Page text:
Imagens das páginas

he made a chaffer of; the petticoat he gave to his honest wife, one of the best deeds he ever did to her. How the croshabell looked when she awaked and saw this, I was never there to know.


GEORGE had a daughter of the age of ten years, a girl of a pretty form, but of an excellent wit: all part of her was father, save her middle; and she had George so tutored all night, that although himself was the author of it, yet had he been transformed into his daughter's shape, he could not have done it with more conceit. George at that time dwelt at the Bankside: from whence comes this she-sinnow,” early in the morning, with her hair dishevelled, wringing her hands, and making such pitiful moan with shrieks and tears, and beating of her breast, that made the people in a maze. Some stood wondering at the child, others plucked her to know the occasion; but none could stay her by any means, but on she kept her journey, crying O, her father, her good father, her dear father over the bridge, thorough Cheapeside, and so to the Old Bailey, where the gentleman sojourned. There sitting

* she-sinnow] So the edition of 1626, and that printed for Henry Bell without a date; the edition of 1671 “she-sinnew.” Other editions I have not seen. Qy. “she-Sinon,” or “shesinner.”

[ocr errors]

herself down, a hundred people gaping upon her, there she begins to cry out, Woe to that place, that her father ever saw it! she was a cast-away, her mother was undone! till with the moise, one of the gentleman's men coming down, looked on her, and knew her to be George Peele's daughter. He presently runs up, and tells his master, who commanded his man to bring her up. The gentleman was in a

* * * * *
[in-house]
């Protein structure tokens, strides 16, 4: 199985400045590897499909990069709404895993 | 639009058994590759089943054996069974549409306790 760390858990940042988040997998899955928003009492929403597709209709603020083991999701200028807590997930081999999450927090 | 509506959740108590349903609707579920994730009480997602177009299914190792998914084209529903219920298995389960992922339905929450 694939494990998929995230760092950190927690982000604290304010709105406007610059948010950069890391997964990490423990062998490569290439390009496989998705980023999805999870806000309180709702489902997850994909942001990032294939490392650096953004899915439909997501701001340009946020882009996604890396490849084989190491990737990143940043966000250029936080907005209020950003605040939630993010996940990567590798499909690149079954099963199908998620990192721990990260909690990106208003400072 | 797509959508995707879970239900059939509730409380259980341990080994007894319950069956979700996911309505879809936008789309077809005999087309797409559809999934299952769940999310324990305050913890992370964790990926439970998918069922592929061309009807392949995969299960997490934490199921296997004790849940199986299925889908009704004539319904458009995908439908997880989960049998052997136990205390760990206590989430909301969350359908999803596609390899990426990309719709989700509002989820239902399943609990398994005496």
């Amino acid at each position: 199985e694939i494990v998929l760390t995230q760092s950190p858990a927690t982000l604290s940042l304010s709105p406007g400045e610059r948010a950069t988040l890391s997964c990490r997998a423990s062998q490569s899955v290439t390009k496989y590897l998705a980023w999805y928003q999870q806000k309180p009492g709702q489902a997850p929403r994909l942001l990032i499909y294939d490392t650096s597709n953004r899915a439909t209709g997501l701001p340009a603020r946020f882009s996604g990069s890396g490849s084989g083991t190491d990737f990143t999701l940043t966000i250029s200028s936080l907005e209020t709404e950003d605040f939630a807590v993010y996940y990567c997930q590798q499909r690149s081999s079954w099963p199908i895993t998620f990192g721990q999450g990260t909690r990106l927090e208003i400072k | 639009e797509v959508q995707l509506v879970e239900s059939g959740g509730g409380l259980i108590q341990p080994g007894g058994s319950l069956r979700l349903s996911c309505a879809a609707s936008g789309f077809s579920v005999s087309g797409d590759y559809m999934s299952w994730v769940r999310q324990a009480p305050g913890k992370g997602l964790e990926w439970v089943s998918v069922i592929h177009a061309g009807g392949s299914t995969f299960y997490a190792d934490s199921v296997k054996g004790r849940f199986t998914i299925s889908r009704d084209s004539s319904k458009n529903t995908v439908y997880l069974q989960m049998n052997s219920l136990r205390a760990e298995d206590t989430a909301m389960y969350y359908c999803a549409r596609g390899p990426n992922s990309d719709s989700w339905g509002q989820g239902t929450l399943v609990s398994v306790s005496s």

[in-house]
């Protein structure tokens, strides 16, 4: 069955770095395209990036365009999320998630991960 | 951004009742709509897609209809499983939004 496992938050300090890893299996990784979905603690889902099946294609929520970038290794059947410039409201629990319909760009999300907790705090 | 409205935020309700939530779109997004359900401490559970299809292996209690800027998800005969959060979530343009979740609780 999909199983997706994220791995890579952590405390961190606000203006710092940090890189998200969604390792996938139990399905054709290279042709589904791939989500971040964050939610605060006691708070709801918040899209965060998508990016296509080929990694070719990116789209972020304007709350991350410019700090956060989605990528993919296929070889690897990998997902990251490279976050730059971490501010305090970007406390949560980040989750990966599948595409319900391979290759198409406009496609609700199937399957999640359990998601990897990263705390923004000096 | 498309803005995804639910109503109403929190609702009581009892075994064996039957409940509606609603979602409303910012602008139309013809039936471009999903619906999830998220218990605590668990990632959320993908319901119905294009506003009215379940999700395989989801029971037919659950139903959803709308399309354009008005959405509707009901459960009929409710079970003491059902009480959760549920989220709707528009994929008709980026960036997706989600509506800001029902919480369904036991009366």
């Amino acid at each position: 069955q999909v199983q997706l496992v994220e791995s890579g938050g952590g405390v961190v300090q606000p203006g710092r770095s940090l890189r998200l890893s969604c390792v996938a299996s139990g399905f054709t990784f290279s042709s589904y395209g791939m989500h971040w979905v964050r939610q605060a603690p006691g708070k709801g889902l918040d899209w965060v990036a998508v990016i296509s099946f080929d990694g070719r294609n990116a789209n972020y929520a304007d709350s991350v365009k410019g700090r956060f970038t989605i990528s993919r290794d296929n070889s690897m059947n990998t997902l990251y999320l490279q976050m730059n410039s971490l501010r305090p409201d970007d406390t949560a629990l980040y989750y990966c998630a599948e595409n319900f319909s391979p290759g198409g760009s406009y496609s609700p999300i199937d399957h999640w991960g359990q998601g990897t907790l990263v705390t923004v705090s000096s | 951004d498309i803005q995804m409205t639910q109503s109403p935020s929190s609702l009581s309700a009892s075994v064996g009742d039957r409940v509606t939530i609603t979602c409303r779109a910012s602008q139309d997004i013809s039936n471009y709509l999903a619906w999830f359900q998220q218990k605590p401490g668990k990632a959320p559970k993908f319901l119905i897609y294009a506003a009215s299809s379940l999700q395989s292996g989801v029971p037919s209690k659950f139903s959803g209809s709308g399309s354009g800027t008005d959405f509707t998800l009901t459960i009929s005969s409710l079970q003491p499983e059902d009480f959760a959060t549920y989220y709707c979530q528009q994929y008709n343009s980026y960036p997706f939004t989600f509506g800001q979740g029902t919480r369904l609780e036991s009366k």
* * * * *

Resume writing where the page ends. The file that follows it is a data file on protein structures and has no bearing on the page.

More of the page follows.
cold sweat, fearing that George had for the wrong he did him the day before, some way undone him-

self. When the girl came up, he demanded the cause why she so lamented, and called upon her father? George's flesh and blood, after a million of sighs, cried out upon him, he had made her father, her good father, drown himself: which words once ut

tered, she fell into a counterfeit swoon, whom the

gentleman soon recovered. This news went to his heart: and he being a man of a very mild condition, cheered up the girl; made his men to go buy her new clothes from top to toe; said he would be a father to her; gave her five pounds; bid her go home and carry it to her mother, and in the evening he would visit her. At this, by little and little, she began to be quiet, desiring him to come and see her mother. He tells her he will not fail; bids her go home quietly. So down stairs goes she pertly; and the wondering people that staid at door to hear the manner of her grief, had of her nought but knavish answers, and home went she directly. The gentleman was so crossed in mind, and disturbed in

thought at this unhappy, accident, that his soul could not be quiet still he had been with this woeful widow, as he thought; and presently went to Black Friars, took a pair of oars, and went directly too George Peele's house; owhere he found his wife's plucking of larks, my crying crocodile turning of the spit, and George pinned up in a blanket at his translation. The gentleman, more glad at the unlooked for life of George, than the loss of his money, took part of the good cheer George had to dinner; 4 wondered at the cunning of the wench; and within a some few days after had an end of his book. so- or ... • * ...; , , of 2 to - , or Jo Boro How GEORGE READ A PLAY-Book to A or